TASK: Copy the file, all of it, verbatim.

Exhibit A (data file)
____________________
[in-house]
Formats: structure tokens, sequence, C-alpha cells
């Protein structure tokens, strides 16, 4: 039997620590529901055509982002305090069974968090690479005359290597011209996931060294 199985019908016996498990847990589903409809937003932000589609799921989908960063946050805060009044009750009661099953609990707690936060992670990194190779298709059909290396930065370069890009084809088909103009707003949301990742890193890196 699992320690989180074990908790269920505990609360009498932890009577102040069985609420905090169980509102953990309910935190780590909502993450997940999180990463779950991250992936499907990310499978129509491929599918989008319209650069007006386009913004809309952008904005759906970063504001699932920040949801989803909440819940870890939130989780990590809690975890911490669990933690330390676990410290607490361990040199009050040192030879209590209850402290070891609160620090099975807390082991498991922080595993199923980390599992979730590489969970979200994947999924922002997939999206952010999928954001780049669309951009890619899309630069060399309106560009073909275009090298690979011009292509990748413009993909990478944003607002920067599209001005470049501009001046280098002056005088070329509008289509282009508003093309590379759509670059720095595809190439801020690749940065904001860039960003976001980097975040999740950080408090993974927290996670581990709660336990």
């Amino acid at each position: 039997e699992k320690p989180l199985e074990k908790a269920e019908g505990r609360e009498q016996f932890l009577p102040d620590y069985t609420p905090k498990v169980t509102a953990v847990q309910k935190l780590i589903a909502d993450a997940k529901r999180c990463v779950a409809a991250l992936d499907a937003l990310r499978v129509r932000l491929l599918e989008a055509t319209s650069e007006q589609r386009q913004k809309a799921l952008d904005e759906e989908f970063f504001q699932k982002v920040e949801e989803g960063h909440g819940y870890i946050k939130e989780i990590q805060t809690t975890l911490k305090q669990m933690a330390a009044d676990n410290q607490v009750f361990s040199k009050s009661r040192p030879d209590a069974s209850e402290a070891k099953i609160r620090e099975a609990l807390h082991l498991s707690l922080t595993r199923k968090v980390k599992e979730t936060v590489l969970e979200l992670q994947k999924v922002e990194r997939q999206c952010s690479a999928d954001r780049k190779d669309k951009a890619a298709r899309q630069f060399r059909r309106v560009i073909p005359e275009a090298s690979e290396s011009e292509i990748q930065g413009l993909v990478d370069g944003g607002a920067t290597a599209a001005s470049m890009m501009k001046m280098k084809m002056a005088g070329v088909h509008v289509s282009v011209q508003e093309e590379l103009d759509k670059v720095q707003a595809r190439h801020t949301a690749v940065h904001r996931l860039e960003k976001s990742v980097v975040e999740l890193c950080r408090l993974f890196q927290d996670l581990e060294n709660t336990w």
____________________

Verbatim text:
[in-house]
Formats: structure tokens, sequence, C-alpha cells
């Protein structure tokens, strides 16, 4: 039997620590529901055509982002305090069974968090690479005359290597011209996931060294 199985019908016996498990847990589903409809937003932000589609799921989908960063946050805060009044009750009661099953609990707690936060992670990194190779298709059909290396930065370069890009084809088909103009707003949301990742890193890196 699992320690989180074990908790269920505990609360009498932890009577102040069985609420905090169980509102953990309910935190780590909502993450997940999180990463779950991250992936499907990310499978129509491929599918989008319209650069007006386009913004809309952008904005759906970063504001699932920040949801989803909440819940870890939130989780990590809690975890911490669990933690330390676990410290607490361990040199009050040192030879209590209850402290070891609160620090099975807390082991498991922080595993199923980390599992979730590489969970979200994947999924922002997939999206952010999928954001780049669309951009890619899309630069060399309106560009073909275009090298690979011009292509990748413009993909990478944003607002920067599209001005470049501009001046280098002056005088070329509008289509282009508003093309590379759509670059720095595809190439801020690749940065904001860039960003976001980097975040999740950080408090993974927290996670581990709660336990």
């Amino acid at each position: 039997e699992k320690p989180l199985e074990k908790a269920e019908g505990r609360e009498q016996f932890l009577p102040d620590y069985t609420p905090k498990v169980t509102a953990v847990q309910k935190l780590i589903a909502d993450a997940k529901r999180c990463v779950a409809a991250l992936d499907a937003l990310r499978v129509r932000l491929l599918e989008a055509t319209s650069e007006q589609r386009q913004k809309a799921l952008d904005e759906e989908f970063f504001q699932k982002v920040e949801e989803g960063h909440g819940y870890i946050k939130e989780i990590q805060t809690t975890l911490k305090q669990m933690a330390a009044d676990n410290q607490v009750f361990s040199k009050s009661r040192p030879d209590a069974s209850e402290a070891k099953i609160r620090e099975a609990l807390h082991l498991s707690l922080t595993r199923k968090v980390k599992e979730t936060v590489l969970e979200l992670q994947k999924v922002e990194r997939q999206c952010s690479a999928d954001r780049k190779d669309k951009a890619a298709r899309q630069f060399r059909r309106v560009i073909p005359e275009a090298s690979e290396s011009e292509i990748q930065g413009l993909v990478d370069g944003g607002a920067t290597a599209a001005s470049m890009m501009k001046m280098k084809m002056a005088g070329v088909h509008v289509s282009v011209q508003e093309e590379l103009d759509k670059v720095q707003a595809r190439h801020t949301a690749v940065h904001r996931l860039e960003k976001s990742v980097v975040e999740l890193c950080r408090l993974f890196q927290d996670l581990e060294n709660t336990w």